Worldwide, at country level, an average of 120 boys died in 2015 per 100 girls before reaching age five. That year child mortality before age five was higher among boys compared to girls in all countries in the world except for Tonga and India, where 81 and 94 boys were dying for each 100 girls, respectively.

The highest mortality among boys compared to girls under the age of five was registered in Mongolia (148 boys per 100 girls), Turkmenistan (144 boys), and Vietnam (140). The number of boys dying compared to girls was higher in upper-middle and high-income countries, but a clear pattern among countries worldwide was not immediately evident. The map below divides the countries in the world into four groups according to an under-five mortality sex ratio. The palest green indicates countries where 117 boys or less died for each 100 girls, with 124 boys or more per 100 girls dying in the darkest green countries.

The under-five mortality rate per 1,000 live births sex ratio, adapted from UNICEF data for 2015.
Image: Author provided (No reuse)

Mapping gender inequality

Our study compared this data on under-five mortality with a global index of gender inequality, published by the UN Development Programme. The Gender Inequality Index (GII) measures gender inequalities in three aspects of human development: reproductive health, empowerment, and economic status. It reflects the human development costs of gender inequality, which has been associated with higher infant mortality. This can be partially explained by a number of cultural, societal, and economic factors, such as the wealth of a country and access to healthcare.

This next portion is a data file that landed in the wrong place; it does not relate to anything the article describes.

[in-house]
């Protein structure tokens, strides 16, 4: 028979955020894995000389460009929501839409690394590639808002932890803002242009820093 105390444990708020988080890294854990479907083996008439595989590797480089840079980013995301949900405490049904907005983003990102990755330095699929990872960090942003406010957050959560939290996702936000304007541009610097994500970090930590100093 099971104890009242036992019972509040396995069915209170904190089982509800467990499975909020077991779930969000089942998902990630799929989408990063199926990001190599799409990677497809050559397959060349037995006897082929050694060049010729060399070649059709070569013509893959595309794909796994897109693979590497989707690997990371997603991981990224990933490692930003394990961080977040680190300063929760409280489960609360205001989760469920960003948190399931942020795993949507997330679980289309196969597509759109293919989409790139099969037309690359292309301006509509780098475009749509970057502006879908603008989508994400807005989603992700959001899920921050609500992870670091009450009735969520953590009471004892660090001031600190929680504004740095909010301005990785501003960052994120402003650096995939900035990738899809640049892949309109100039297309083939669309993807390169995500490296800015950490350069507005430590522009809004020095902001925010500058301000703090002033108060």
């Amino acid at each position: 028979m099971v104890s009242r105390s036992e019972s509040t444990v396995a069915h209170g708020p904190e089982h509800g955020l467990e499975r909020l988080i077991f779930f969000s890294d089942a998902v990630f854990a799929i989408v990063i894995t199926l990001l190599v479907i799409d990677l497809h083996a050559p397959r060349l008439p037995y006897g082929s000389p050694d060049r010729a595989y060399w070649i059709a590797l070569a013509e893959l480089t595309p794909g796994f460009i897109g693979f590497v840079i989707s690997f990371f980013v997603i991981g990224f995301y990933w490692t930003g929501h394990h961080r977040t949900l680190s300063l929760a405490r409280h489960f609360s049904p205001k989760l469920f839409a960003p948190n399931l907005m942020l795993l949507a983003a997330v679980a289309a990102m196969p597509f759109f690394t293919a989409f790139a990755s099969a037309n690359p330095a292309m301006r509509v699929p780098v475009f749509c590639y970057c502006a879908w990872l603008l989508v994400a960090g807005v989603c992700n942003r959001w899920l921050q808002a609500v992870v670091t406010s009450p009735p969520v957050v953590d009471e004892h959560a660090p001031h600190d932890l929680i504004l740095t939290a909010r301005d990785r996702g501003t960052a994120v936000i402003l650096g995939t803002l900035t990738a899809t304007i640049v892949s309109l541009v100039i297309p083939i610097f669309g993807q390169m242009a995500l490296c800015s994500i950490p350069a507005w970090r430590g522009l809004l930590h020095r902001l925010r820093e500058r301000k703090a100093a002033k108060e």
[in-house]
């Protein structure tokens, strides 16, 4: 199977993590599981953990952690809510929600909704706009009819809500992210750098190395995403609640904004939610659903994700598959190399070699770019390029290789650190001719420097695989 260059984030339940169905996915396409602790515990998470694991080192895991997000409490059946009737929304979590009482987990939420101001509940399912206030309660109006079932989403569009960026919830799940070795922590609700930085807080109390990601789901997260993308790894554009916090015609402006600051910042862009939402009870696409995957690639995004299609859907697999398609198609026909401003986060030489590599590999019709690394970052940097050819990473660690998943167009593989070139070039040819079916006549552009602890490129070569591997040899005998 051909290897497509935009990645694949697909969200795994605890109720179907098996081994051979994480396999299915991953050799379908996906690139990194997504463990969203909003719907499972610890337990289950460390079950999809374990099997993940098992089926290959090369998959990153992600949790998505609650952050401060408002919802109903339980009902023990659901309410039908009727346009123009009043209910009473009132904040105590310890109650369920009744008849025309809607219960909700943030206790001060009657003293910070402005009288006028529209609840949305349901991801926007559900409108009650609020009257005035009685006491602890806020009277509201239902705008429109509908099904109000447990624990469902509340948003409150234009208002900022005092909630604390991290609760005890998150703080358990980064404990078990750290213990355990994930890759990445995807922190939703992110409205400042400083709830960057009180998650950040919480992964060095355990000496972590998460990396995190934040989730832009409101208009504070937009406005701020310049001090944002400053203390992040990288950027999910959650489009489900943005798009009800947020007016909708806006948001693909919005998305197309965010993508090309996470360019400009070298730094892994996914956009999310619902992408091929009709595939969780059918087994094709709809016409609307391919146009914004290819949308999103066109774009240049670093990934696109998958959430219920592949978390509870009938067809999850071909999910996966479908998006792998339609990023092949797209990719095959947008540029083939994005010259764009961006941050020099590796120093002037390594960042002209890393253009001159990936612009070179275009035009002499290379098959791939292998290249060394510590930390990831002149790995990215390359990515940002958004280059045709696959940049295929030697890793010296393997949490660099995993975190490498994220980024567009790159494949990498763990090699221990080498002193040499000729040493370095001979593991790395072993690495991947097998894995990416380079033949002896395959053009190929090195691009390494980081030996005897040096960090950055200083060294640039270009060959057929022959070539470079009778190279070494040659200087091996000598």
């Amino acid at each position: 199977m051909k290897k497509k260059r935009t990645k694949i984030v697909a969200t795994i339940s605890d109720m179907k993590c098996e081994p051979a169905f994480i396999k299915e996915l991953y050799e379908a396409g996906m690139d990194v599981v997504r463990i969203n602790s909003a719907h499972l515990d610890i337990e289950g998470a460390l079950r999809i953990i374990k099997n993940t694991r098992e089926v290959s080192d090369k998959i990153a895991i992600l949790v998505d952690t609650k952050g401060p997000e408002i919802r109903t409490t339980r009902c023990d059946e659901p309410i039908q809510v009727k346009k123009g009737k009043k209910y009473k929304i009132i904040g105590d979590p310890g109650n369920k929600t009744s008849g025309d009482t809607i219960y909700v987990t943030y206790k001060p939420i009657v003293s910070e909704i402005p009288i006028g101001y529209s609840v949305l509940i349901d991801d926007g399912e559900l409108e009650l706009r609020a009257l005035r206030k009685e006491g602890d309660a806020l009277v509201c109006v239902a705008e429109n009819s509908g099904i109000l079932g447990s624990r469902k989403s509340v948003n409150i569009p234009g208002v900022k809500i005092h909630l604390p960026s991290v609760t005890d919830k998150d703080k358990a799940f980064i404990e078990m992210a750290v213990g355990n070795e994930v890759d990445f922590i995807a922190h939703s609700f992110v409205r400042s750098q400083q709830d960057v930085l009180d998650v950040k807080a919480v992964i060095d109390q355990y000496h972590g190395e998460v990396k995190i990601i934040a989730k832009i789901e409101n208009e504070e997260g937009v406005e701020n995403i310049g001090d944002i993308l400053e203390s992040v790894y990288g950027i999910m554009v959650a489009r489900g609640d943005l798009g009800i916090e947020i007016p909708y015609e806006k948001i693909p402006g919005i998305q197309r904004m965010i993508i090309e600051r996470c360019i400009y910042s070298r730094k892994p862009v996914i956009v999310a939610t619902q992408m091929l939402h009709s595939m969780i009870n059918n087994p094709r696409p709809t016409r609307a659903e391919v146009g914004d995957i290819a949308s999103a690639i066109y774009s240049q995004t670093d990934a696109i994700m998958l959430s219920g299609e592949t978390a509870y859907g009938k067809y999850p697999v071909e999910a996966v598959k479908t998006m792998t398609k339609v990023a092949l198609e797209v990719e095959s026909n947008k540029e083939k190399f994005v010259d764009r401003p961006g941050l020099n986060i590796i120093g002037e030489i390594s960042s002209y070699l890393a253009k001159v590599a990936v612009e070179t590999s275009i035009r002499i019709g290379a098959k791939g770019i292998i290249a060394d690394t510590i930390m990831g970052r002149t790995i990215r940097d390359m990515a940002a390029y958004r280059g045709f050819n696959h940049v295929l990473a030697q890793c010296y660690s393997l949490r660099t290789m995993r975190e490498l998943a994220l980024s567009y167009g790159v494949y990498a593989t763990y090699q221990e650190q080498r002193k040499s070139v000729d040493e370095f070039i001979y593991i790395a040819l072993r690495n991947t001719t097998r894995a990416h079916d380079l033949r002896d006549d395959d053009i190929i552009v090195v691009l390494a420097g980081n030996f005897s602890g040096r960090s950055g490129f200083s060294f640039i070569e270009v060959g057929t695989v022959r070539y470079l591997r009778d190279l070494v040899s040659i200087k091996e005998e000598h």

In the graph below, we plotted the under-five mortality rates per boys (green dots) and girls (blue dots) against GII. We’ve shown how, overall, under-five mortality increases in countries where gender inequality is higher – for example, countries such as Yemen or Tonga on the right-hand side of the graph. However, we noticed that some countries had larger differences between boy and girl mortality, compared to others.

The association between the Gender Inequality Index on the x-axis and male (green) and female (blue) under-five mortality rate on the y-axis, at country level, worldwide.
Image: Author provided (No reuse)
Have you read?

Girls at greater risk

Our analysis also shows that gender inequality in a country is associated with disproportionate death rates among girls under five-years-old, compared to boys. So the higher the GII of a country, the lower the under-five mortality sex ratio, implying that relatively fewer boys died compared to girls.